Working in collaboration with 8 project partner institutions, including the National Museums of both the Bahamas and Turks and Caicos Islands, the project will provide the first comprehensive regional overview of stone interchanges within the Lucayan archipelago, integrating the region into Caribbean-wide discourse on exchange and interaction, and significantly augmenting artefact information, and so enhancing museums' abilities to display and interpret their collections to diverse audiences. The results will contribute directly to planned museum exhibits, workshops and educational outreach.

Planned Impact

Project benefits and beneficiaries range across a wide range of areas and remits:

1/Harnessing the potential of underutilised museum collections
Stone artefacts, such as celts, are among the most common artefacts in museum collections, whether from the Caribbean or Europe. Often recovered as surface finds-hence with little stratigraphic or contextual information-they frequently languish in museum shelves, sometimes dozens to a box, with at best cursory information when displayed at all. Yet there is great potential for these collections to contribute invaluable data to debates of past interactions/exchanges and value systems, through an engagement with their materiality (manufacture, style, material properties, etc.). Now, with the emergence of non-invasive techniques that can inform on provenance histories, the data collected can enhance museum records and displays, directly benefitting visitors, curators and researchers, while ensuring the best care for the artefacts. The research highlights the benefit of long-term museum care and storage of cultural patrimony, most especially of objects whose value is not immediately apparent due to the paucity of associated information. Bringing these little known collections to wider attention by utilising their inherent research potential goes some way to justify the investment of care that continues to go into their safe keeping, underscoring collections management, and enhancing institutional documentation and interpretation.

2/Making museum collections accessible to diverse audiences
Web and museum-based exhibits are planned project outputs, with workshops and associated outreach activities aimed at a range of audiences-from school groups/college students to the general public. Institutions within both the Bahamas (Antiques, Monuments and Museums Corporation [AMMC], Gerace Research Centre, College of The Bahamas) and Turks and Caicos (Turks and Caicos National Museum [TCNM]) have expressed particular interest in making the results accessible to their diverse audiences-both local and international. This will have a variety of impacts-from exhibits in the 'out' islands and using local collections to enhance school curriculums to contributing to more informed tourism (economically critical to the Bahamas/TCI).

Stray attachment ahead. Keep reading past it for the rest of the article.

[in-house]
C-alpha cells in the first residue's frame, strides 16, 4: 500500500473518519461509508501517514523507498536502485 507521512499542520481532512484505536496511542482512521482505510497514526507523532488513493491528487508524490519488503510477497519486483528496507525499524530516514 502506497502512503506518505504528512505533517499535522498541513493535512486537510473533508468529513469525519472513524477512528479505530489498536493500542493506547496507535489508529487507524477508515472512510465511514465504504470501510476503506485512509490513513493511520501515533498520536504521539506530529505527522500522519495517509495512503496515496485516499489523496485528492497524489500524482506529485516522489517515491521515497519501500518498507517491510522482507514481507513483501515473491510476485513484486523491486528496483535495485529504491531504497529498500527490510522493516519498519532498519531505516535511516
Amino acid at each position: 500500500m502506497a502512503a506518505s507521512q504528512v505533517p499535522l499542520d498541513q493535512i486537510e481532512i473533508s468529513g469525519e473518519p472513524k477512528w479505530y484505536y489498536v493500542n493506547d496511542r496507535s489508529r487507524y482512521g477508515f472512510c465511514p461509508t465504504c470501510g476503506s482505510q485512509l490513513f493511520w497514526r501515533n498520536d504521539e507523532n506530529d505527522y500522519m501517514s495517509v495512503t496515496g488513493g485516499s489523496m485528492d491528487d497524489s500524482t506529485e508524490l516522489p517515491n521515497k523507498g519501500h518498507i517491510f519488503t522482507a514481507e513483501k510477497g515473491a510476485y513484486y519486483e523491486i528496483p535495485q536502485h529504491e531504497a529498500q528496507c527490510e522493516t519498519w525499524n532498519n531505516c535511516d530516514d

3/Building collaborative links (multi-institutional, cross-disciplinary)
The project develops collaborative networks between colleagues in diverse international venues, including eight museums (four of which are national museums: TCNM, AMMC, National Museum of the American Indian, and National Museum of Natural History), and two academic institutions (Vrije Universiteit, Netherlands; Universidad de Granada, Spain). The project partner museums and cultural organisations are the direct stakeholders in the project, and through them, their local, target audiences as well as the wider international community, including academic as well as public sector beneficiaries (e.g., Caribbeanists, archaeologists, Bahamian/TCI diaspora). Working in collaboration with these various stakeholders bridges different sectors and their remits, enhancing information across regional boundaries and disciplines.